American Journal of Dance Therapy

, Volume 29, Issue 1, pp 51–58 | Cite as

Collaborating with a Mission: The Andréa Rizzo Foundation Spreads the Gift of Dance/Movement Therapy

  • Susan Rizzo Vincent
  • Suzi Tortora
  • Jocelyn Shaw
  • Jean Basiner
  • Christina Devereaux
  • Sharon Mulcahy
  • Mary Cartales Ponsini
Article

Abstract

On May 19, 2002, Andréa Rizzo, an aspiring dance/movement therapist, was killed by a drunk driver. In the midst of their grief, colleagues, friends and family created The Andréa Rizzo Foundation, to assure that Andréa’s dream of helping children with cancer and special needs through dance therapy would become a reality. Instituting dance therapy programs at both Memorial Sloan-Kettering Cancer Center and in public schools throughout the Northeast, The Andréa Rizzo Dance Therapy Program continues to touch lives and broaden the spectrum of creative therapies recognized by doctors, nurses and educators alike. This article will highlight the programs that The Andréa RizzoFoundation has instituted and funded since its inception in September 2002, as well as the Foundation’s recent developments and achievements.

Keywords

dance/movement therapy Andréa Rizzo Foundation special needs children cancer 

References

  1. Ainsworth M. D. S. (1978). Patterns of attachment: A psychological study of the strange situation. Hillsdale, New Jersey: ErlbaumGoogle Scholar
  2. Bowlby J. (1969). Attachment and loss: Vol. 1. Attachment. New York: BasicGoogle Scholar
  3. Goodill S. (2005). An introduction to medical dance/movement therapy. Philadelphia: Jessica Kinglsey PublishersGoogle Scholar
  4. Greenspan S. & Wieder S. (2002). Editorial: A developmental model for research on interventions for autistic spectrum disorders. The Journal of Developmental and Learning Disorders, 6, 1–5Google Scholar
  5. Klein N. (2001). Healing images for children: Teaching relaxation and guided imagery to children facing cancer and other serious illnesses. Wisconsin: Inner CoachingGoogle Scholar
  6. Laban R. (1975). The mastery of movement. Boston: PlaysGoogle Scholar
  7. Olness K., Kohen D. (1996). Hypnosis and hypnotherapy with children. 3rd ed. New York: The Guilford PressGoogle Scholar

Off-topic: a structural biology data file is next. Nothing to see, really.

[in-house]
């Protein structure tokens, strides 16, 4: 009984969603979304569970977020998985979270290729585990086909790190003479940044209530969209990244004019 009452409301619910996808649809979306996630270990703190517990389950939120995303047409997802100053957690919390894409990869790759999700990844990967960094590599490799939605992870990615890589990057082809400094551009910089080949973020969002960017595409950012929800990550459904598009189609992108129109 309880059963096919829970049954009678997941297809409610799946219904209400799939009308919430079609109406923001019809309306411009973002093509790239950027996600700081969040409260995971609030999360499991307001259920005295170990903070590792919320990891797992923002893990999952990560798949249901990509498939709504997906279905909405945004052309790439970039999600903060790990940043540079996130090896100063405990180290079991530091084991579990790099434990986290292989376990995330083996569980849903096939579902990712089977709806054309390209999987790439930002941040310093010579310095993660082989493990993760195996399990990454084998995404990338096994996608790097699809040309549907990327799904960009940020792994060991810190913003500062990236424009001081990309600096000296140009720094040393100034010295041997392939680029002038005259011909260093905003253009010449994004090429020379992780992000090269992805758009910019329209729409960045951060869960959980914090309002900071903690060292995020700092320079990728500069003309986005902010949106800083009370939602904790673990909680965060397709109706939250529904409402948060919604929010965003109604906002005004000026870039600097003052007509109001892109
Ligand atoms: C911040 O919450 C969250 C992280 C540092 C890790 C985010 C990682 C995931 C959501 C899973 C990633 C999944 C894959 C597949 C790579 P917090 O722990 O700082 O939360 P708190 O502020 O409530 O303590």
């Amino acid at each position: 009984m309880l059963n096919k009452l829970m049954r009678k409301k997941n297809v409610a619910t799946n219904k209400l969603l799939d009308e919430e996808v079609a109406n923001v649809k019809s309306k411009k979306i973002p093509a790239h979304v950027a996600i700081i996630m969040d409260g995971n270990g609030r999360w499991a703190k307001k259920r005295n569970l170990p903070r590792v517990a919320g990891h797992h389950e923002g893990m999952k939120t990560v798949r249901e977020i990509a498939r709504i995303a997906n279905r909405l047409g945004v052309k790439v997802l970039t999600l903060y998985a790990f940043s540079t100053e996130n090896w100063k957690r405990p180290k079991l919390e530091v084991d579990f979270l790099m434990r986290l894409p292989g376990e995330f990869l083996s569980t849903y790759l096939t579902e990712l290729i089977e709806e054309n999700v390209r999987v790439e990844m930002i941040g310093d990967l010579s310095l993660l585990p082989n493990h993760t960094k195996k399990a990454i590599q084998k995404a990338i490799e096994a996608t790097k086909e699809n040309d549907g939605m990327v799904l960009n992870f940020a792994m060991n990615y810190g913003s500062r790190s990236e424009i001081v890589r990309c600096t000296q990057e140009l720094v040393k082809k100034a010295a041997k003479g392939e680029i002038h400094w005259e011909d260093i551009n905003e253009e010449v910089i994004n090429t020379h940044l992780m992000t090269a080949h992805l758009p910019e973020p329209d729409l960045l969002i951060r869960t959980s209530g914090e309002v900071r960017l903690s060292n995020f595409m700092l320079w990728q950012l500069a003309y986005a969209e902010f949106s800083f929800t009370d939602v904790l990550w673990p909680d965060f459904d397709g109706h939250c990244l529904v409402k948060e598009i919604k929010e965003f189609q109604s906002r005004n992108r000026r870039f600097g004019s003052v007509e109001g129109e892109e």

8. Piaget J. (1962). Play, dreams and imitation in childhood. New York: NortonGoogle Scholar
  9. Shannon S. (2005). The 5th annual Women’s Day awards: Women who inspire us. Women’s Day Magazine, 69(1), 83–92Google Scholar
  10. Tortora S. (2006). The dancing dialogue: Using the communicative power of movement with young children. Baltimore: Brooks PublishingGoogle Scholar
  11. Tortora, S. (in press). Dance movement in psychotherapy in early childhood treatment. In S. Chaiklin & H. Wengrower (Eds.), La vida es danza:el arte y la ciencia de Danza Movimento Terapia Google Scholar
  12. Winnicott D. W. (1982). Playing and reality. New York: Tavistock PublicationsGoogle Scholar

Copyright information

© Springer Science+Business Media, LLC 2007

Authors and Affiliations

  • Susan Rizzo Vincent
    • 1
  • Suzi Tortora
    • 2
  • Jocelyn Shaw
    • 3
  • Jean Basiner
    • 4
  • Christina Devereaux
    • 5
  • Sharon Mulcahy
    • 6
  • Mary Cartales Ponsini
    • 7
  1. 1.The Andréa Rizzo FoundationCharlestownUSA
  2. 2.Memorial Sloan-Kettering Cancer CenterNew YorkUSA
  3. 3.Memorial Sloan-Kettering Cancer CenterNew YorkUSA
  4. 4.Rhode Island Public SchoolsNewportUSA
  5. 5.John Street SchoolFranklin SquareUSA
  6. 6.Memorial Elementary SchoolEast HamptonUSA
  7. 7.Spring SchoolEast HamptonUSA

Personalised recommendations